UPDATE 8/20/10: TweetDeck has released an updated beta (0.9.4) that contains several bug fixes and enhancements (font resizing). It’s available here from the TweetDeck blog. Also, the company has indicated the Android App will lead design direction for other platforms too (iPhone, iPad, BlackBerry, etc.).
TweetDeck beta for Android is out, and it looks like a winner. Advanced Twitter users may scoff at the lack of depth in terms of features (list management is basic, lack of trending, etc.). For them Twidroyd, Seesmic, and the official Twitter client should do the trick, but for those looking for a fast and pretty alternative with hallmark column swiping, TweetDeck is tops.
I downloaded the beta after signing up on the TweetDeck and within minutes had it installed on trusty Droid (classic) that continues to rack up the miles with nary a hitch (but occasional slow-down). I use the desktop version so I was anxious for the Android version to finally be released. iPhone users have had it for a while, and dare I say that this may be the first time an Android app actually outshines it’s App Store counterpart.
One immediately useful feature for existing users is TweetDeck’s account sync feature. You’ll find that it works much the same on Android. Enter your credentials and your accounts are synced across all clients, be it desktop, web or mobile. It’s convenient, and a differentiator.
TweetDeck on Android also supports multiple accounts including Twitter, Facebook, Buzz and Foursquare. All feeds are integrated automatically and color-coded in the Home view. I had no problems setting up my accounts and was impressed with the overall speed.
Aesthetically, the interface works for me. Others may miss the details on what Twitter app are being used; the TweetDeck presentation is simple: Avatar, Content, User name (and, if applicable, photo). The scrollable time line is responsive. A quick tap of the top bar scrolls to the top so you can see the most recent activity. Following a shortened link takes two clicks, one to bring up the Tweet details, and another to click on the specific link (hashtag, shortened URL, Twitter user).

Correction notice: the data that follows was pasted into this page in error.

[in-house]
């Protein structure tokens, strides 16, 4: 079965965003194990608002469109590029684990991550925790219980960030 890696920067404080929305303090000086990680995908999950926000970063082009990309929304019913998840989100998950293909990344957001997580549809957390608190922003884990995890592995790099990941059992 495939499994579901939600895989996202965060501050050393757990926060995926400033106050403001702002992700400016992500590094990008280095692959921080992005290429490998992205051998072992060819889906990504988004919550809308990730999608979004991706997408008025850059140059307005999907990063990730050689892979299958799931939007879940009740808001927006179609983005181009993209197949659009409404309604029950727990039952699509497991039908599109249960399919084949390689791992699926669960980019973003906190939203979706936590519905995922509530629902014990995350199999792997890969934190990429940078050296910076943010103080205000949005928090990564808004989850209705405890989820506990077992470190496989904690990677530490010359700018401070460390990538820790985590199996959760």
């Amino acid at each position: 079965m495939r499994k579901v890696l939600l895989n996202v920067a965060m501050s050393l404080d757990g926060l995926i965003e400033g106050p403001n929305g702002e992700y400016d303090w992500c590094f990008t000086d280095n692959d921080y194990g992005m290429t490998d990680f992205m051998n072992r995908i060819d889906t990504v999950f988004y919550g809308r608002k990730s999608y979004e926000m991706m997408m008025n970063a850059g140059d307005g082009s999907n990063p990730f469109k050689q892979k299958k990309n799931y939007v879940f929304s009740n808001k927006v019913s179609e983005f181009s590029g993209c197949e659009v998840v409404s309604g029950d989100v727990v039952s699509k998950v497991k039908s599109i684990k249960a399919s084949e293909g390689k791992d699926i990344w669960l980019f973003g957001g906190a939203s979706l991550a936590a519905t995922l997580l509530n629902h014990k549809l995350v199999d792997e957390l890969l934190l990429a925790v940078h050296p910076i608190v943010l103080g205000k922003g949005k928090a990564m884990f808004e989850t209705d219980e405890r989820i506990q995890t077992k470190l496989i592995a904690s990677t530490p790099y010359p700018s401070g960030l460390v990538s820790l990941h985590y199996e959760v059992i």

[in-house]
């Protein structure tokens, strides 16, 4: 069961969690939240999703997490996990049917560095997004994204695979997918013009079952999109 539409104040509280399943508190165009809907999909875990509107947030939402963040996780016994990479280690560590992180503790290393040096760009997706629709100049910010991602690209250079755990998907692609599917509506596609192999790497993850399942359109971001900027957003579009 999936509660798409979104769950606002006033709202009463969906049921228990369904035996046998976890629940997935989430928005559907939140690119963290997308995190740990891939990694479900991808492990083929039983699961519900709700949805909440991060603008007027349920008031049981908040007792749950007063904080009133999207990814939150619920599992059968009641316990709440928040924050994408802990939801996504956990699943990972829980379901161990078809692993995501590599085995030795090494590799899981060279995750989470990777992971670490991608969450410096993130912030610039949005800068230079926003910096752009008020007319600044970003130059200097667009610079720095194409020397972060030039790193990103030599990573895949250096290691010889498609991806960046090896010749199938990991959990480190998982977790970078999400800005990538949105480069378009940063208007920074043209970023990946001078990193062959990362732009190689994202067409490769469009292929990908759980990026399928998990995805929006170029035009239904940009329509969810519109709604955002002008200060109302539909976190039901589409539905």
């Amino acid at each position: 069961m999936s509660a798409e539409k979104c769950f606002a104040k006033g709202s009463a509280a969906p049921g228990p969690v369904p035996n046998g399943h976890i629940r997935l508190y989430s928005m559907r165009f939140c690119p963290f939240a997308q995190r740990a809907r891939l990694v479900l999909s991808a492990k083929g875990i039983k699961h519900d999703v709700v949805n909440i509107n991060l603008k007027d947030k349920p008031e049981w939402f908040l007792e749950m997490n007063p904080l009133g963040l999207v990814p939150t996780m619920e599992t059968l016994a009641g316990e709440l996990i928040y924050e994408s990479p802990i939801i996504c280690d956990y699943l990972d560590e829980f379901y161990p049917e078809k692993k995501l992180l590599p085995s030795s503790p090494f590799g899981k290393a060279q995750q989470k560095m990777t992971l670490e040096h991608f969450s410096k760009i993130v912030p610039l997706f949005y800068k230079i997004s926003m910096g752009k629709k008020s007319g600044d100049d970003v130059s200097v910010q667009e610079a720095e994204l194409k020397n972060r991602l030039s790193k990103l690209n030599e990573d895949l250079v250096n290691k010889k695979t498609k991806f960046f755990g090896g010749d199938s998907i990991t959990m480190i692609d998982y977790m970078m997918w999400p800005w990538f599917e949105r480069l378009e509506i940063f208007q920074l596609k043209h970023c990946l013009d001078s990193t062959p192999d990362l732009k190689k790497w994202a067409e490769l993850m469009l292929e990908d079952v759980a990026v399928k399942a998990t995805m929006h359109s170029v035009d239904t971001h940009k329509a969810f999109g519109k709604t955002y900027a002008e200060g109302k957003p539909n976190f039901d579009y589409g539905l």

Tap the create tweet button in lower left and you’re presented with a full-screen to update your status. Along the top, you can select which accounts to use. Unlike the rest of the app, this does work in landscape mode.
A friends screen allows you to store up to 12 shortcuts to your favorite friends so you can access their streams with a single click.
One thing notably missing is a trending feature. I could not find a way to list the most discussed items.
Swiping left or right will display other columns. By default you get the Twitter standard convention: All (home), Mentions (me) and Direct Messages. Adding columns is straightforward.
So TweetDeck for Android is finally here. Based on my early testing, it appears to be a strong alternative to the plethora of existing choices out there on Android Market. Is it the best Twitter app? Well that depends on what’s important to you. If you value advanced list management, bit.ly support and so on, then you’ll want to look elsewhere. For me, though, TweetDeck scores points for being very reliable, fast, and easy to use. On the road, that’s exactly the qualities I want in a Twitter app. FTW!